Sustainability and Anticipatory Governance in Synthetic Biology

Sustainability and Anticipatory Governance in Synthetic Biology

Arnim Wiek (Arizona State University, USA), David Guston (Arizona State University, USA), Emma Frow (The University of Edinburgh, UK) and Jane Calvert (The University of Edinburgh, UK)
DOI: 10.4018/jsesd.2012040103
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Abstract

A prominent imaginary of synthetic biology is the sustainability of bio-based technologies. In this paper, the authors discuss various reports, papers, and activities in synthetic biology in relation to a core set of principles of sustainability, paying particular attention to the concept of “prudent vigilance” as introduced by the report by the U.S. Presidential Commission for the Study of Bioethical Issues. The authors introduce two additional concepts – anticipatory governance and transformational sustainability science – and outline an approach for systematically incorporating sustainability considerations into the development of synthetic biology that addresses the challenges and opportunities presented by the field in a more robust way than prudent vigilance. The authors conclude that an opportunity exists to shape synthetic biology toward sustainable outcomes and make recommendations for how research funders might seize this opportunity.
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2. Synthetic Biology Imaginaries

In the introduction to a collection of essays on the “technoscientific imaginary,” Marcus (1995, p. 4) describes the imaginary as looking “to the future and future possibility through technoscientific innovation but [being] equally constrained by the very present conditions of scientific work.” As synthetic biology is an emerging field of technoscience with so much more to be planned and performed, the imaginaries associated with it play a particularly important role. Many synthetic biology imaginaries draw on notions of sustainability, and we find these imaginaries to be as diverse as scholars’ and practitioners’ understandings of synthetic biology and sustainability themselves.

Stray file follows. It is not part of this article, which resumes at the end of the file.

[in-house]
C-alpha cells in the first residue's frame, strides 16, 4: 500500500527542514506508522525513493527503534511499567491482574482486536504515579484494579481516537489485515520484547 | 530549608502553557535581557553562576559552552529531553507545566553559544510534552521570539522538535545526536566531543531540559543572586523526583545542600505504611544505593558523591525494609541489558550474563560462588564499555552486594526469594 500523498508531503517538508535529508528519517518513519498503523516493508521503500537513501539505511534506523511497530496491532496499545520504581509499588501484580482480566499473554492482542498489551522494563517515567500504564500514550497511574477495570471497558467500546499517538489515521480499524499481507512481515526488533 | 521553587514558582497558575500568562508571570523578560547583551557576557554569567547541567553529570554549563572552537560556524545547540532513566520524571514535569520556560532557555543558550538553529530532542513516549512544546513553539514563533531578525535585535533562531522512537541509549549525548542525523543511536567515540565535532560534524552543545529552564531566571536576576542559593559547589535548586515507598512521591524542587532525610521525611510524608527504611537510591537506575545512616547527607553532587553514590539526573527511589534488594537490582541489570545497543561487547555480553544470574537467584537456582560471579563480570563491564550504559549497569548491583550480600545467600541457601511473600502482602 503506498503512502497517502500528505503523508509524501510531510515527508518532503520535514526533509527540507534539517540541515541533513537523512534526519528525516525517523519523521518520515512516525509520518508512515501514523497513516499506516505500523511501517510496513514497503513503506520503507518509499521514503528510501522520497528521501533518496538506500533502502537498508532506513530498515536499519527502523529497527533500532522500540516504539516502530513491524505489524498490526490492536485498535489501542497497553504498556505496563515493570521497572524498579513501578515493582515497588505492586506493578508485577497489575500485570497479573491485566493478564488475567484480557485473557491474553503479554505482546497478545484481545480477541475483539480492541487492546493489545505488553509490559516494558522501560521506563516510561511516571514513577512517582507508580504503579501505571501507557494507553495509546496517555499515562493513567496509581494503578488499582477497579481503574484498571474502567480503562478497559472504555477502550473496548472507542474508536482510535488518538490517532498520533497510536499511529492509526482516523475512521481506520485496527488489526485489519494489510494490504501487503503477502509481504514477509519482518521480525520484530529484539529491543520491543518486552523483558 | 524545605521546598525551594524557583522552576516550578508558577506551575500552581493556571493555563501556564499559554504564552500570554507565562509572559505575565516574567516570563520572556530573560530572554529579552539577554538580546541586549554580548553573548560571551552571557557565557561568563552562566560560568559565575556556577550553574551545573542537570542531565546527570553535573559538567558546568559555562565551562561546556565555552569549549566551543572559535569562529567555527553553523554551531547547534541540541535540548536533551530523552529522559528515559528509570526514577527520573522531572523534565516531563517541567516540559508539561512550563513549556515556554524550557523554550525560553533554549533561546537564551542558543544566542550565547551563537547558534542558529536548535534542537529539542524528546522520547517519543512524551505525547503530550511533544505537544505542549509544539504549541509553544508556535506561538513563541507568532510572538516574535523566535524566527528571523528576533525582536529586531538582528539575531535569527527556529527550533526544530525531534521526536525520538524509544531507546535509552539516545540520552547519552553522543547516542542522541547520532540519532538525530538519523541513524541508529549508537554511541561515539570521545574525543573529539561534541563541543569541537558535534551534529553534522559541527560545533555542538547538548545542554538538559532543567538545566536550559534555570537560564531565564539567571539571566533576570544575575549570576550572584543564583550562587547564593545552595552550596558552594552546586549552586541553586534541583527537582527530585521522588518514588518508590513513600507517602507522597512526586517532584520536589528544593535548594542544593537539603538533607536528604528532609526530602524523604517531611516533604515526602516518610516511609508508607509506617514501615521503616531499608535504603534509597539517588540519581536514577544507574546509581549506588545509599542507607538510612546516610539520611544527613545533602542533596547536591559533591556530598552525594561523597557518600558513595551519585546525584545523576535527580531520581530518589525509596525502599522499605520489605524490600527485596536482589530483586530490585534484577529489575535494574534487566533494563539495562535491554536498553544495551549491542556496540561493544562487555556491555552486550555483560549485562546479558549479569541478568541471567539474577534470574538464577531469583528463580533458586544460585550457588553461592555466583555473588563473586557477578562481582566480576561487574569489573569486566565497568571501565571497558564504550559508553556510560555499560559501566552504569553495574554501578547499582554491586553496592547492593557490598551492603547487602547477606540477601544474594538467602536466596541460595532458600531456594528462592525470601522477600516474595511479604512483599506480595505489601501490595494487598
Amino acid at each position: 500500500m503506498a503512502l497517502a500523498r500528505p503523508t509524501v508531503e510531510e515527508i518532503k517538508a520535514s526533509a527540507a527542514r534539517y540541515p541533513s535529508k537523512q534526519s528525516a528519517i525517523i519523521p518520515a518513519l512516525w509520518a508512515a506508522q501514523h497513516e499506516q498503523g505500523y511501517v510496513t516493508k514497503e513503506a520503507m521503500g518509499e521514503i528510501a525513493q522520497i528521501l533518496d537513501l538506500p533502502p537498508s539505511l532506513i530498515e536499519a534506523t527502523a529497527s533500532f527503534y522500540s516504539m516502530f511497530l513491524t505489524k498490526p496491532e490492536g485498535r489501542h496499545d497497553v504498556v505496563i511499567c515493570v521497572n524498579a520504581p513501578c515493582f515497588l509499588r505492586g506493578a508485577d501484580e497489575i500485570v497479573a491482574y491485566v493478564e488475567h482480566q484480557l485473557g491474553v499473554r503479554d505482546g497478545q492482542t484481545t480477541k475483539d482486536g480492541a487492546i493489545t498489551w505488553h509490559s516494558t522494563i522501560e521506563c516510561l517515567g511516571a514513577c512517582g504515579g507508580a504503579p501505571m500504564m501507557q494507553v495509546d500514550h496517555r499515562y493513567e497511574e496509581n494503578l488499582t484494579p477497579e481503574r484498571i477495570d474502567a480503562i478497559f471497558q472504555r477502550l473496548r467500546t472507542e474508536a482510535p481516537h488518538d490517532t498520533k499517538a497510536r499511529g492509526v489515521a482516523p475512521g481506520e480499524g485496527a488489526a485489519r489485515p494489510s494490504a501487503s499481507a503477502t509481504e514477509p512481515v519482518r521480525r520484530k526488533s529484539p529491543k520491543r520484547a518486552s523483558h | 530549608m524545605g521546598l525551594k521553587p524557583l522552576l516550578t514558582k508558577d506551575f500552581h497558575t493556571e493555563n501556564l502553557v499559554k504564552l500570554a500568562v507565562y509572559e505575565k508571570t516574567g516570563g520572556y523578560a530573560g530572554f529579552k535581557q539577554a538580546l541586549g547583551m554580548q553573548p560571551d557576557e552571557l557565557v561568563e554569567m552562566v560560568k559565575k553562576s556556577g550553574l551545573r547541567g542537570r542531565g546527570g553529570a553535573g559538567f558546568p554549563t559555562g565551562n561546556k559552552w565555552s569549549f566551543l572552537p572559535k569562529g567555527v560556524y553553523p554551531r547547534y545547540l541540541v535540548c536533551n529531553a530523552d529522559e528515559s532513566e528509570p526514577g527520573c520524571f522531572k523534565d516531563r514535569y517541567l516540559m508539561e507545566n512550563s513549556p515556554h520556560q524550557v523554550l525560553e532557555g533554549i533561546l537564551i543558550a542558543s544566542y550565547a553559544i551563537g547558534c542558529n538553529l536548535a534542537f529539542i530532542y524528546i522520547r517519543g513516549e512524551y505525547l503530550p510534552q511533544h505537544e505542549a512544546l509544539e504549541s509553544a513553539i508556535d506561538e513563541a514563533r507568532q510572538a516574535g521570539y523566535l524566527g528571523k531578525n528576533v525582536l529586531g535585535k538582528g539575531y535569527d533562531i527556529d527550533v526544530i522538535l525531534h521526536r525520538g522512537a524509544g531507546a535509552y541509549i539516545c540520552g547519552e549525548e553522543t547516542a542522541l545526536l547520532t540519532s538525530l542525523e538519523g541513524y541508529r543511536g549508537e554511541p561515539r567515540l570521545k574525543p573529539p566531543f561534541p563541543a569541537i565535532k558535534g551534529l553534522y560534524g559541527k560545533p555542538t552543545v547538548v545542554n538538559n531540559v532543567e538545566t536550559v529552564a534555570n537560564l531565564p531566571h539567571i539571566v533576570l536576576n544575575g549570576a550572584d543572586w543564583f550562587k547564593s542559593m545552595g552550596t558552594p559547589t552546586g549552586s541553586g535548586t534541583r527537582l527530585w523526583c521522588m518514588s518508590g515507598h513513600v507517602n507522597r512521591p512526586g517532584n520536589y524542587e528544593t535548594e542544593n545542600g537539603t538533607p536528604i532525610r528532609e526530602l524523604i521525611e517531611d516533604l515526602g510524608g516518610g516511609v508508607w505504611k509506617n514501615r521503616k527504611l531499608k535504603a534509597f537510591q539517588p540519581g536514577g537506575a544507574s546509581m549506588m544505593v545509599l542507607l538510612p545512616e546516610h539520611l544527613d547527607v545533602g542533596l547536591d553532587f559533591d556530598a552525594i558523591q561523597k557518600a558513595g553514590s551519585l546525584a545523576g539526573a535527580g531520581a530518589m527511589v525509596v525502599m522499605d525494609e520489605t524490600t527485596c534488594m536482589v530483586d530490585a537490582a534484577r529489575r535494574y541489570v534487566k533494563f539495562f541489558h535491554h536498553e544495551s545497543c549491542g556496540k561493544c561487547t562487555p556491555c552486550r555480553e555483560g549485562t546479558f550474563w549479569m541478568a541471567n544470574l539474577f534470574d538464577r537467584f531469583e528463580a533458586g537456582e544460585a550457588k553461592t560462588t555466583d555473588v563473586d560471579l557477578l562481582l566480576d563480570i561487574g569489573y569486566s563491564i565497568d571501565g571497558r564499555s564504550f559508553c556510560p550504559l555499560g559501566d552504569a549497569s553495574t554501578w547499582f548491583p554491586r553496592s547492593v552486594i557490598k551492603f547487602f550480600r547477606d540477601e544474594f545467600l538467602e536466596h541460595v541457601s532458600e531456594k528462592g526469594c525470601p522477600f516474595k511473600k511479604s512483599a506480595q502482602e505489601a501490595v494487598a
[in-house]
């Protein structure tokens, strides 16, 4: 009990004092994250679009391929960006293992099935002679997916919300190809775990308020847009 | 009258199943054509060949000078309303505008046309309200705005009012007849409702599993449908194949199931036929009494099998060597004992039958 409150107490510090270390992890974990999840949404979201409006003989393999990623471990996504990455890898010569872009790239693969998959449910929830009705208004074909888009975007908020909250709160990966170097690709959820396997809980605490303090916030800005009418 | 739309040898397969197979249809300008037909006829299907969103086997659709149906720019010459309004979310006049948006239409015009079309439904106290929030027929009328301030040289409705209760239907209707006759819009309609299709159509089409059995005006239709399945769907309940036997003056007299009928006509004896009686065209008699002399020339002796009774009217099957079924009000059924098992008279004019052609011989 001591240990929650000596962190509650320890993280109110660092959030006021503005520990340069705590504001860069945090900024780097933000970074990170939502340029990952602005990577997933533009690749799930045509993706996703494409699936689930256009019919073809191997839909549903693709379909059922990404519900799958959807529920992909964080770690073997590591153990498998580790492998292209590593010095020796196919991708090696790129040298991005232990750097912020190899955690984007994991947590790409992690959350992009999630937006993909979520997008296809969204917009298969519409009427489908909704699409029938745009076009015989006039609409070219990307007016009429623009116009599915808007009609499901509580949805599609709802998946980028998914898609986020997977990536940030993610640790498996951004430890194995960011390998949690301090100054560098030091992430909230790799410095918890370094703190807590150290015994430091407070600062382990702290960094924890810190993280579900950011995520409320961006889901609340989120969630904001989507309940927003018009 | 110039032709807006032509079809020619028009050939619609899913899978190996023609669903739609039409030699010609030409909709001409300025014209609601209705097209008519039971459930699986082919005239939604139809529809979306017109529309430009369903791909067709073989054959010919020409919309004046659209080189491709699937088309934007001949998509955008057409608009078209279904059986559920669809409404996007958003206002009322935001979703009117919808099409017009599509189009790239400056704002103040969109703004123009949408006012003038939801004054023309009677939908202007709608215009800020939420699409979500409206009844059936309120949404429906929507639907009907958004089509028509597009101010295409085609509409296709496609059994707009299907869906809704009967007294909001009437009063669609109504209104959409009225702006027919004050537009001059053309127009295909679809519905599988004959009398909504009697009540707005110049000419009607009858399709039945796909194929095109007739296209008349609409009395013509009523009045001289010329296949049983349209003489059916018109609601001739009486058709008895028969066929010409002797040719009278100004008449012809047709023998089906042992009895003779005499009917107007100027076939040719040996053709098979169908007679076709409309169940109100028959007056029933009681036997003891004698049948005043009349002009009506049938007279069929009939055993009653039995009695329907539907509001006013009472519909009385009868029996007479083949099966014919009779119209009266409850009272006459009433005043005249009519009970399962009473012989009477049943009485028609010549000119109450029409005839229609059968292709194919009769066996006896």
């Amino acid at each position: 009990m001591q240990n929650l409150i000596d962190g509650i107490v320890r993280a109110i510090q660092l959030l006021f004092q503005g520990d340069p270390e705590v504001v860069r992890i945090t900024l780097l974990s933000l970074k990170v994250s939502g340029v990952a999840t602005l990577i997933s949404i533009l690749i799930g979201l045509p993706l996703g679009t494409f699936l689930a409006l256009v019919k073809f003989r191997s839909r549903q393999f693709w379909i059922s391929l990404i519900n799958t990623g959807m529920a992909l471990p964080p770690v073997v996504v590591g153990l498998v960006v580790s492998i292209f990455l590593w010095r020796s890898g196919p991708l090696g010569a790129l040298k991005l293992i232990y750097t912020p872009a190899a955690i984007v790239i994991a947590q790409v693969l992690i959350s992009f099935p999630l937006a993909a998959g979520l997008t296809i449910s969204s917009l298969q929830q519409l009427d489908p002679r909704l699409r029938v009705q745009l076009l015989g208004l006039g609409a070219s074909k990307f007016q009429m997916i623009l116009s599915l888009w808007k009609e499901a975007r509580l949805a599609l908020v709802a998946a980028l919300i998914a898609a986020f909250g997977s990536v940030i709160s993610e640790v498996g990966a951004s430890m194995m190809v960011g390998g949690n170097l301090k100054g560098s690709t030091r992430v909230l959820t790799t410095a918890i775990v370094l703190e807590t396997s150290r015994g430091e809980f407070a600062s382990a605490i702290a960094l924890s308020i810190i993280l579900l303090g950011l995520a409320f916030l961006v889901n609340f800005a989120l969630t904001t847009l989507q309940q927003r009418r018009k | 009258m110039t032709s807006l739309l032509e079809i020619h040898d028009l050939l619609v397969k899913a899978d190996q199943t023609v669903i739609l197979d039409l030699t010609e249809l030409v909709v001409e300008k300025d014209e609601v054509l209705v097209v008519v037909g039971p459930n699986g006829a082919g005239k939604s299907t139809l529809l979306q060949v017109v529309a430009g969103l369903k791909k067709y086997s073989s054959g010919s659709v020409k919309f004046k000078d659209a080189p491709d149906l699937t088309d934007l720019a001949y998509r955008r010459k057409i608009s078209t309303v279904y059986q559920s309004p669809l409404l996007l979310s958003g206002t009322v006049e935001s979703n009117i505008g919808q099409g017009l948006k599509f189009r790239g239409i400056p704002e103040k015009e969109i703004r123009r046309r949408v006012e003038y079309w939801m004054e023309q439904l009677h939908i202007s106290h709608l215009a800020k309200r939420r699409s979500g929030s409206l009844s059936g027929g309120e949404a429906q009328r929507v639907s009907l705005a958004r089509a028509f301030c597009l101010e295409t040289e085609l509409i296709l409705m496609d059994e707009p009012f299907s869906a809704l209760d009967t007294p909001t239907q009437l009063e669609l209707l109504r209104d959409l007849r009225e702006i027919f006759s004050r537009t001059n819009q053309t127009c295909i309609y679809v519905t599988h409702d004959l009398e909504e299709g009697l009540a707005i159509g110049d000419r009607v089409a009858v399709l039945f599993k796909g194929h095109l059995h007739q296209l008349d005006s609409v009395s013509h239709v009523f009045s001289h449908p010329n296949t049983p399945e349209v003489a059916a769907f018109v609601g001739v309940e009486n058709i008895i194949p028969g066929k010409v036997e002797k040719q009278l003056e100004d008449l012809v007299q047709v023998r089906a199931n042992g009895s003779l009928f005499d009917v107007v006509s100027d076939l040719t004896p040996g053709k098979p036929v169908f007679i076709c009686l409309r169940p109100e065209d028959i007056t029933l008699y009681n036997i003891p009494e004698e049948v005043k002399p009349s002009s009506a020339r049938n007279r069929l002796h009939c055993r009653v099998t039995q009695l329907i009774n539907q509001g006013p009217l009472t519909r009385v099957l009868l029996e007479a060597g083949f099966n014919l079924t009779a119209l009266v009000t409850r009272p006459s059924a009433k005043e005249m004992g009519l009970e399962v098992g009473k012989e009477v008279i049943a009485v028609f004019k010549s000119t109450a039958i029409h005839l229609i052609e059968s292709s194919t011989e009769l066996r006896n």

Among the more curious and ambitious of these imaginaries is the idea that synthetic biology might act in the service of sustainability by replacing lost biodiversity, and could even to take us beyond what is found in nature to develop new biodiversity. For example, some synthetic biologists argue that nature’s canvas is limited by the contingencies and path-dependencies of evolution, and that with their technical powers and imagination they could eventually restore damaged portions of the canvas (for example, by restoring to life extinct species like mammoths) or even enlarge the canvas (by devising species new to nature) (Deamer, 2008; Bedau & Parke, 2009). Similarly, Poste (2007) talks about how synthetic biology will enable us to explore ‘biospace,’ the immense realm of mathematical possibilities for biological diversity that has been neglected by evolution.

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